On Leadership
Video | PostLeadership | FedCoach | | Books | About |
Exploring Leadership in the News with Steven Pearlstein and Raju Narisetti

Bill George
Scholar/Former CEO

Bill George

Bill George is a management professor at the Harvard Business School, the former Chairman and CEO of Medtronic, Inc., and the author of several best-selling books on leadership. His latest release is 7 Lessons for
Leading in Crisis

Respect, Not Fear

Fear is rarely a good way to lead. It may produce short-term results but never results that are sustainable. People operating out of fear of their leader will not perform at their best. Motivating leaders get much better results from their people, especially over the long-term.

But fear should not be confused with respect. Leaders need to be respected by people, who know that they will be held accountable for their results by their leaders. Respect must be earned; it cannot be obtained through commands nor achieved through fear.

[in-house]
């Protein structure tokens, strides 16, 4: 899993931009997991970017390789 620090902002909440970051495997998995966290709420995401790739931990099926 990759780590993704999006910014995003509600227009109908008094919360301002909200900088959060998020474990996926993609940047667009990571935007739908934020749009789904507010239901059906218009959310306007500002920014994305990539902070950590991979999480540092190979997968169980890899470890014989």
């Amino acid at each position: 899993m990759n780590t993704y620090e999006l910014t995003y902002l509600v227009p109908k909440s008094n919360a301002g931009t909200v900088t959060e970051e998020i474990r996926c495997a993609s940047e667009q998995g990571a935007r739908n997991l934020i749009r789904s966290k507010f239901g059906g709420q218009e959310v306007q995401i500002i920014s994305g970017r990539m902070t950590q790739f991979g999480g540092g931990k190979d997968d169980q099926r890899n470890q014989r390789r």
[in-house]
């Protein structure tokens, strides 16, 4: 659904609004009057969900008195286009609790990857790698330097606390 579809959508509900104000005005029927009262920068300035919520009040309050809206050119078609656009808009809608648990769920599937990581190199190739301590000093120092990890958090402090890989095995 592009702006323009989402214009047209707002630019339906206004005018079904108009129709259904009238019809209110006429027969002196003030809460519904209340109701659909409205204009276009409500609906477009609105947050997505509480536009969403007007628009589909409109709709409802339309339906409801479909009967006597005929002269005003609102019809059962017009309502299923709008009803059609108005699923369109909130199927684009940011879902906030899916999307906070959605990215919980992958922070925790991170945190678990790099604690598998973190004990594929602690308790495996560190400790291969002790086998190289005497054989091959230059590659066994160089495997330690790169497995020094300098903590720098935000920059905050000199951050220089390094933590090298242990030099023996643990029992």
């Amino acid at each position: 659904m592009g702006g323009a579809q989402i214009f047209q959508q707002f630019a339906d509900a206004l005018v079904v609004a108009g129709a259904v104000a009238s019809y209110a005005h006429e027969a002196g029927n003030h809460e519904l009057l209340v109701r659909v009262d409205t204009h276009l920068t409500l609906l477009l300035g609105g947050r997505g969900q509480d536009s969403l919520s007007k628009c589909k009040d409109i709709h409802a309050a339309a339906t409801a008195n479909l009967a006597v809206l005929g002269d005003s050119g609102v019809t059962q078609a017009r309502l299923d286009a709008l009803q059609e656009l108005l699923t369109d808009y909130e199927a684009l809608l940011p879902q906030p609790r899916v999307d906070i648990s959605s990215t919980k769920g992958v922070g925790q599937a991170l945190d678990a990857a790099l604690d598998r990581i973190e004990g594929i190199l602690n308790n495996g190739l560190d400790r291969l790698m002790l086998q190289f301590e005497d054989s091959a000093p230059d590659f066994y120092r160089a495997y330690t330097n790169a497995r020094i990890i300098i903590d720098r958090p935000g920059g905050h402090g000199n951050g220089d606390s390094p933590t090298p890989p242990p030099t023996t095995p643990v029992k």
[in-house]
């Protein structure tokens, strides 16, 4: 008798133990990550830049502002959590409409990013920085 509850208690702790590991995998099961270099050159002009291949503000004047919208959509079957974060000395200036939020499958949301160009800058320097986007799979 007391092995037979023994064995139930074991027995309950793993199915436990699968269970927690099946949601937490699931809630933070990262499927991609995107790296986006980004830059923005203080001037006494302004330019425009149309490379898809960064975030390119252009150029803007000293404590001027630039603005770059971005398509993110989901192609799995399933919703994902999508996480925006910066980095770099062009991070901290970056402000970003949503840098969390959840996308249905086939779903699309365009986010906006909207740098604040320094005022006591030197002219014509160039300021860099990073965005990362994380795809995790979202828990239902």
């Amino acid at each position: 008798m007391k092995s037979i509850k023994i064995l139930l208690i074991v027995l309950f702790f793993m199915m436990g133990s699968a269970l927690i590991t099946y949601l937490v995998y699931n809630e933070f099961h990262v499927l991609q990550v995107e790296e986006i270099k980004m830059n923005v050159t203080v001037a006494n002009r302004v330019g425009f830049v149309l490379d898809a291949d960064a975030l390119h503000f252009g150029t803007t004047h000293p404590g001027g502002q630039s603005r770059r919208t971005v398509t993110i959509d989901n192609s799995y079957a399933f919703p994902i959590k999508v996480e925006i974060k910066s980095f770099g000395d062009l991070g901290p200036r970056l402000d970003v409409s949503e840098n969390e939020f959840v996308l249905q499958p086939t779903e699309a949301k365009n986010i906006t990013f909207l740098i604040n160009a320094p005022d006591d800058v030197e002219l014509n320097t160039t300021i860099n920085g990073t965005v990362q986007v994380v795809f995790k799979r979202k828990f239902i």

By Bill George

 |  August 20, 2009; 6:33 AM ET
Category:  Leadership Save & Share:  Send E-mail   Facebook   Twitter   Digg   Yahoo Buzz   Del.icio.us   StumbleUpon   Technorati  
Previous: Finding the Right Sticks | Next: We Still Need Visionary Leaders


Please report offensive comments below.

The republicans seem to have developed a third model for leaders.

While not attempting to be feared personally, the republican "leaders" attempt to make their followers fear plenty. First and foremost they spread the notion that you have to fear and mistrust progressives.

Then there's the fear of foreigners, possibly aided and abbeted by progressives.

You could go on and on. In summary, republicans want their people to fear EVERYBODY who isn't republican.

Posted by: fredfawcett | August 21, 2009 8:14 PM
Report Offensive Comment

If only those "leaders" on the political right in this country believed that. Better yet, if only those listening demanded better.

Posted by: Kathy5 | August 21, 2009 1:12 PM
Report Offensive Comment

The comments to this entry are closed.

RSS Feed
Subscribe to The Post

© 2010 The Washington Post Company